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Framed Pictures, Canvas Prints
Posters & Jigsaws since 2004

Crowds Gallery

Available as Framed Prints, Photos, Wall Art and Gift Items

Choose from 334 pictures in our Crowds collection for your Wall Art or Photo Gift. Popular choices include Framed Prints, Canvas Prints, Posters and Jigsaw Puzzles. All professionally made for quick delivery.


Mr. Emidy driving 28 horses to Greenwich, 1844. Creator: Unknown Featured Print

Mr. Emidy driving 28 horses to Greenwich, 1844. Creator: Unknown

Mr. Emidy driving 28 horses to Greenwich, 1844. Extraordinary Feat of Driving... Mr Emidy, "master of the horse" to Mr. Batty, the proprietor of "Astley's Amphitheatre," undertook for a wager to drive 14 pair, or 28 horses, from Westminster-road to Greenwich and back, in the space ot two hours and a half. The novelty of the bet gathered crowds of spectators in the neighbourhood of the theatre, and throughout the line of road. Precisely at five minutes to one o'clock, two outriders, mounted on handsome piebald palfreys, started from the theatre. They were immediately followed by 28 horses, driven by Mr. Emidy, and drawing a car, containing a large party of persons connected with the amphitheatre: there were also two other outriders, on white horses, right and left, to keep the horses in order. They started at a steady pace up the York-road, whence they turned down Waterloo-road, proceeded thence to the London-road, and onward to Greenwich. Mr. Emidy appeared to have no difficulty whatever in the management of the horses, but held the reins with as much ease and confidence as an omnibus driver would with his single pair. Not the slightest accident occurred, with the exception of the breaking of the traces; and at twenty minutes past three o'clock (five minutes within the allotted time) the carriage returned to the doors of Astley's Theatre. The locality of our sketch is close to the "Elephant and Castle," on the return from Greenwich'. From "Illustrated London News", 1844, Vol I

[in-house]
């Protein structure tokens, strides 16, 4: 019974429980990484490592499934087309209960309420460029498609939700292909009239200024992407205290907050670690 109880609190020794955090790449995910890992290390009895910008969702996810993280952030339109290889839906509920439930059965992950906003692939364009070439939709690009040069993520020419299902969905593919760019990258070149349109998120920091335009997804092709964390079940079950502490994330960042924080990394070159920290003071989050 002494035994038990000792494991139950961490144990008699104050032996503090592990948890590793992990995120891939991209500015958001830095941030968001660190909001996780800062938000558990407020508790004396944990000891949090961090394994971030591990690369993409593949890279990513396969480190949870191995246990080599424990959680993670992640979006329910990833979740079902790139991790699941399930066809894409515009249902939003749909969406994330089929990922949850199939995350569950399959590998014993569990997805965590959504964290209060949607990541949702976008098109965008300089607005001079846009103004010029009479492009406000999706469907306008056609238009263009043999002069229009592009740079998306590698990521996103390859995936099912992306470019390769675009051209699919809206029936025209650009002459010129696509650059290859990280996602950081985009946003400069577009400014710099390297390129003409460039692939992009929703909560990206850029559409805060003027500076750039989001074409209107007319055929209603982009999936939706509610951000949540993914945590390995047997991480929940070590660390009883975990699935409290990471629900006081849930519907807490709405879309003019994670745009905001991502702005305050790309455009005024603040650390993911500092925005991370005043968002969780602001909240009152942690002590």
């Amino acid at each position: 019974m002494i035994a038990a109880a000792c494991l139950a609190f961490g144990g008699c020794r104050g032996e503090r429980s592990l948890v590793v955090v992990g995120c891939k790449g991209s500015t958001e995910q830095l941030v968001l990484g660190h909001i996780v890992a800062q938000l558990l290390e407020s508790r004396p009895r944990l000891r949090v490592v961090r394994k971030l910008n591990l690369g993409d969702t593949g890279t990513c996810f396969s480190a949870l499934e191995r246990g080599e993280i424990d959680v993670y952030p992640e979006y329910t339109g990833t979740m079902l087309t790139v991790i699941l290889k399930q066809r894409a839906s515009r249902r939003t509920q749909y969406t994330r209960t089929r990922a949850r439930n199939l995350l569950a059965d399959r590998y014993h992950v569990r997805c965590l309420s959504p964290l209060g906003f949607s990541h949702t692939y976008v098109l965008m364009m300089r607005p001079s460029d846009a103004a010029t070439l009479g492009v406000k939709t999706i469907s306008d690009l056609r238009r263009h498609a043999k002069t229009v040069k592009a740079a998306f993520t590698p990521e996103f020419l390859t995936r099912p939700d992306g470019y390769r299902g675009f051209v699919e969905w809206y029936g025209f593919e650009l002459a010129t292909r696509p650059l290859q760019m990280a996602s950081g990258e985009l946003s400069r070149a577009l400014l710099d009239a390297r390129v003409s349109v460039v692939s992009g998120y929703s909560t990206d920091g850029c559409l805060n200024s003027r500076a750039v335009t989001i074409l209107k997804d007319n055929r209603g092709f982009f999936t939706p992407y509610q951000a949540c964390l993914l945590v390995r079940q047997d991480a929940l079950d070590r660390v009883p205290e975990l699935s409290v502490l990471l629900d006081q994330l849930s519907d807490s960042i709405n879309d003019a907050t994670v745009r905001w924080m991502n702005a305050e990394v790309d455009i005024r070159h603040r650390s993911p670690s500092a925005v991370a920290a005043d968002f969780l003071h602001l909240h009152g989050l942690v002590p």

© The Print Collector/Heritage Images

Scene in Privy Gardens, Whitehall, on Sunday last, 27 April 1844. Creator: Unknown Featured Print

Scene in Privy Gardens, Whitehall, on Sunday last, 27 April 1844. Creator: Unknown

Scene in Privy Gardens, Whitehall, on Sunday last, 27 April 1844. ...considerable alarm was occasioned in various parts of Westminster by the appearance of a cow, which had escaped from its owners...and which, being followed by a crowd of boys, was driven to madness, indiscriminately attacking all those who attempted to oppose its course. For nearly two hours did the wretched animal attempt to outrun its pursuers...the poor cow, then nearly exhausted, ran down Parliament-street, towards the Treasury, at which time there could not have been less than 2000 persons following it, shouting and hallooing in a disgraceful manner. Avoiding Whitehall, the poor beast turned into Privy-gardens, and finding the garden-gate of the Premier (Sir Robert Peel) standing open, immediately took refuge therein, to the no small alarm of the attendants in the hall'. From "Illustrated London News", 1844, Vol I

© The Print Collector/Heritage Images

Mr. O'Connell, in his triumphal car, 1844. Creator: Unknown Featured Print

Mr. O'Connell, in his triumphal car, 1844. Creator: Unknown

Mr. O'Connell, in his triumphal car, 1844. Crowds in Dublin, Ireland, celebrate the release from prison of nationalist politician. At length Mr. O'Connell...[was] seen ascending the triumphal car; and then came forth a shout, so loud, so long, so vehement, and so enthusiastic, that even the man of firmest nerve must for the moment have felt himself shaken by it. Wherever the eye could reach upon the space beneath it, was occupied by a human being, and each and all were sending forth a peal of acclamation. The shout of those in front of the prison was caught up along the whole line of procession, and for at least five minutes the air seemed to be rent with a thunderburst of joyful cheerings, that came reverberating back upon the utterers, making every heart beat quicker, and every eye glance brighter'. From "Illustrated London News", 1844, Vol I

© The Print Collector/Heritage Images